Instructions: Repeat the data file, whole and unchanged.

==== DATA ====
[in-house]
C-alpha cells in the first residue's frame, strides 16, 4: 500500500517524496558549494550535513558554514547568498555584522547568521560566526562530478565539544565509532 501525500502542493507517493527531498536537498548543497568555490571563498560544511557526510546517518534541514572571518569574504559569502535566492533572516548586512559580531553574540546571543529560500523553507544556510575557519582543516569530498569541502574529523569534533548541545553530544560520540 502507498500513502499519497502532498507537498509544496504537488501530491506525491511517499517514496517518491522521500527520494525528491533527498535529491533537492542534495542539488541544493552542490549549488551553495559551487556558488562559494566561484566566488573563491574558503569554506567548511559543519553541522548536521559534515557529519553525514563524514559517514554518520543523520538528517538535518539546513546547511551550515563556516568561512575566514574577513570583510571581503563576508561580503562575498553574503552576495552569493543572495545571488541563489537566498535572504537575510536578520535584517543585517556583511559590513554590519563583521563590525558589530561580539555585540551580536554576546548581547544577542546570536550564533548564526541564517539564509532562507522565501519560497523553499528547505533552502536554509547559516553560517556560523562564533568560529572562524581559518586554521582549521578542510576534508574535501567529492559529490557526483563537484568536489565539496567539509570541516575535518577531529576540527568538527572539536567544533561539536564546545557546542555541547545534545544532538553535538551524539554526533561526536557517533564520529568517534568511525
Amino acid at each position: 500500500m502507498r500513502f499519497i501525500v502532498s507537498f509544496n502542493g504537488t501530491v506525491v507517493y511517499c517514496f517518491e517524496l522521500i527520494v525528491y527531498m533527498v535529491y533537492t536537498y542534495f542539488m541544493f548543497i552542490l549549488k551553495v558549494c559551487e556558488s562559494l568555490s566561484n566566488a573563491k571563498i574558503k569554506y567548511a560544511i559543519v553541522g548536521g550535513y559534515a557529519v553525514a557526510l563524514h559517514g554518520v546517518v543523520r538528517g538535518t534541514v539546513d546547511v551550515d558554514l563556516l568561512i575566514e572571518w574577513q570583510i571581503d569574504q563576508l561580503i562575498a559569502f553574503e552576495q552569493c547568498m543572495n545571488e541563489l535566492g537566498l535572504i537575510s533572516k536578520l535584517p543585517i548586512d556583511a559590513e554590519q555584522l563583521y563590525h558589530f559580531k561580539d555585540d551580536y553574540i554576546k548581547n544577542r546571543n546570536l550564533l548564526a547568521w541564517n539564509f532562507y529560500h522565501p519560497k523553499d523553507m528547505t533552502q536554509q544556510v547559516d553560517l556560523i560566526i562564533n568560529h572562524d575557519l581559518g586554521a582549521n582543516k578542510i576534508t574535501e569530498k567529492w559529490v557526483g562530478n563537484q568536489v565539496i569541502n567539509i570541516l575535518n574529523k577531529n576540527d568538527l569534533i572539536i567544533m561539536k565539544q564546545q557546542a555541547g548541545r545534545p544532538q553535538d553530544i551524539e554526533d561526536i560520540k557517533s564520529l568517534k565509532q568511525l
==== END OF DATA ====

[in-house]
C-alpha cells in the first residue's frame, strides 16, 4: 500500500517524496558549494550535513558554514547568498555584522547568521560566526562530478565539544565509532 501525500502542493507517493527531498536537498548543497568555490571563498560544511557526510546517518534541514572571518569574504559569502535566492533572516548586512559580531553574540546571543529560500523553507544556510575557519582543516569530498569541502574529523569534533548541545553530544560520540 502507498500513502499519497502532498507537498509544496504537488501530491506525491511517499517514496517518491522521500527520494525528491533527498535529491533537492542534495542539488541544493552542490549549488551553495559551487556558488562559494566561484566566488573563491574558503569554506567548511559543519553541522548536521559534515557529519553525514563524514559517514554518520543523520538528517538535518539546513546547511551550515563556516568561512575566514574577513570583510571581503563576508561580503562575498553574503552576495552569493543572495545571488541563489537566498535572504537575510536578520535584517543585517556583511559590513554590519563583521563590525558589530561580539555585540551580536554576546548581547544577542546570536550564533548564526541564517539564509532562507522565501519560497523553499528547505533552502536554509547559516553560517556560523562564533568560529572562524581559518586554521582549521578542510576534508574535501567529492559529490557526483563537484568536489565539496567539509570541516575535518577531529576540527568538527572539536567544533561539536564546545557546542555541547545534545544532538553535538551524539554526533561526536557517533564520529568517534568511525
Amino acid at each position: 500500500m502507498r500513502f499519497i501525500v502532498s507537498f509544496n502542493g504537488t501530491v506525491v507517493y511517499c517514496f517518491e517524496l522521500i527520494v525528491y527531498m533527498v535529491y533537492t536537498y542534495f542539488m541544493f548543497i552542490l549549488k551553495v558549494c559551487e556558488s562559494l568555490s566561484n566566488a573563491k571563498i574558503k569554506y567548511a560544511i559543519v553541522g548536521g550535513y559534515a557529519v553525514a557526510l563524514h559517514g554518520v546517518v543523520r538528517g538535518t534541514v539546513d546547511v551550515d558554514l563556516l568561512i575566514e572571518w574577513q570583510i571581503d569574504q563576508l561580503i562575498a559569502f553574503e552576495q552569493c547568498m543572495n545571488e541563489l535566492g537566498l535572504i537575510s533572516k536578520l535584517p543585517i548586512d556583511a559590513e554590519q555584522l563583521y563590525h558589530f559580531k561580539d555585540d551580536y553574540i554576546k548581547n544577542r546571543n546570536l550564533l548564526a547568521w541564517n539564509f532562507y529560500h522565501p519560497k523553499d523553507m528547505t533552502q536554509q544556510v547559516d553560517l556560523i560566526i562564533n568560529h572562524d575557519l581559518g586554521a582549521n582543516k578542510i576534508t574535501e569530498k567529492w559529490v557526483g562530478n563537484q568536489v565539496i569541502n567539509i570541516l575535518n574529523k577531529n576540527d568538527l569534533i572539536i567544533m561539536k565539544q564546545q557546542a555541547g548541545r545534545p544532538q553535538d553530544i551524539e554526533d561526536i560520540k557517533s564520529l568517534k565509532q568511525l